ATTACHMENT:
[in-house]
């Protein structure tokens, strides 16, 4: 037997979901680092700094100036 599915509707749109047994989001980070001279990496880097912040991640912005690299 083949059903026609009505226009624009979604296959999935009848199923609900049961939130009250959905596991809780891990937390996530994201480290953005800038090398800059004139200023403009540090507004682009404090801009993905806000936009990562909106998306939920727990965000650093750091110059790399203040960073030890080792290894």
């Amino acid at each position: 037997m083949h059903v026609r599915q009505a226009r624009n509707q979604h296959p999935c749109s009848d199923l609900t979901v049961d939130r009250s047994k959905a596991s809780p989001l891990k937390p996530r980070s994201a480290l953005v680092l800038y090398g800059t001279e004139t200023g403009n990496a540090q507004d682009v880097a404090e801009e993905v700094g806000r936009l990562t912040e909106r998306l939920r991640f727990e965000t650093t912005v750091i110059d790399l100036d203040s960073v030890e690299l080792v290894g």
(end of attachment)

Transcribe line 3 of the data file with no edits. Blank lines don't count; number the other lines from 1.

């Amino acid at each position: 037997m083949h059903v026609r599915q009505a226009r624009n509707q979604h296959p999935c749109s009848d199923l609900t979901v049961d939130r009250s047994k959905a596991s809780p989001l891990k937390p996530r980070s994201a480290l953005v680092l800038y090398g800059t001279e004139t200023g403009n990496a540090q507004d682009v880097a404090e801009e993905v700094g806000r936009l990562t912040e909106r998306l939920r991640f727990e965000t650093t912005v750091i110059d790399l100036d203040s960073v030890e690299l080792v290894g």